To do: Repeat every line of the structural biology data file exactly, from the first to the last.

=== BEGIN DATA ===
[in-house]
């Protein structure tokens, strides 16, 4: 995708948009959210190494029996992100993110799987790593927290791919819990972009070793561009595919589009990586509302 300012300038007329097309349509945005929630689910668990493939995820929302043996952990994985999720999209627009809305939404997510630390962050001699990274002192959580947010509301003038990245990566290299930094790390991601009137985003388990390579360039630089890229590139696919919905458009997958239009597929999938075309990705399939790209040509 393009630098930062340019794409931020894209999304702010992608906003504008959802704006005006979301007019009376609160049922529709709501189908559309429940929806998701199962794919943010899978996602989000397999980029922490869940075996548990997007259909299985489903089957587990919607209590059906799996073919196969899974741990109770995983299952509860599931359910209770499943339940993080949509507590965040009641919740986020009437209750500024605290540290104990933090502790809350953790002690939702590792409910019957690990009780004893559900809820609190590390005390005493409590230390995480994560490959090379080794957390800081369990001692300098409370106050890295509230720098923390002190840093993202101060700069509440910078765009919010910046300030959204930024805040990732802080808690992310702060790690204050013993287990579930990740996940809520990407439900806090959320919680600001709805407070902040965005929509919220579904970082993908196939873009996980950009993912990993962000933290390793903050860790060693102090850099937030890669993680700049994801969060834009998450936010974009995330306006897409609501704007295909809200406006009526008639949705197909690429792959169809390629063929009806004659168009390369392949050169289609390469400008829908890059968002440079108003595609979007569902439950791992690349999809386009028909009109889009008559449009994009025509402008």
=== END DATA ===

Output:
[in-house]
């Protein structure tokens, strides 16, 4: 995708948009959210190494029996992100993110799987790593927290791919819990972009070793561009595919589009990586509302 300012300038007329097309349509945005929630689910668990493939995820929302043996952990994985999720999209627009809305939404997510630390962050001699990274002192959580947010509301003038990245990566290299930094790390991601009137985003388990390579360039630089890229590139696919919905458009997958239009597929999938075309990705399939790209040509 393009630098930062340019794409931020894209999304702010992608906003504008959802704006005006979301007019009376609160049922529709709501189908559309429940929806998701199962794919943010899978996602989000397999980029922490869940075996548990997007259909299985489903089957587990919607209590059906799996073919196969899974741990109770995983299952509860599931359910209770499943339940993080949509507590965040009641919740986020009437209750500024605290540290104990933090502790809350953790002690939702590792409910019957690990009780004893559900809820609190590390005390005493409590230390995480994560490959090379080794957390800081369990001692300098409370106050890295509230720098923390002190840093993202101060700069509440910078765009919010910046300030959204930024805040990732802080808690992310702060790690204050013993287990579930990740996940809520990407439900806090959320919680600001709805407070902040965005929509919220579904970082993908196939873009996980950009993912990993962000933290390793903050860790060693102090850099937030890669993680700049994801969060834009998450936010974009995330306006897409609501704007295909809200406006009526008639949705197909690429792959169809390629063929009806004659168009390369392949050169289609390469400008829908890059968002440079108003595609979007569902439950791992690349999809386009028909009109889009008559449009994009025509402008």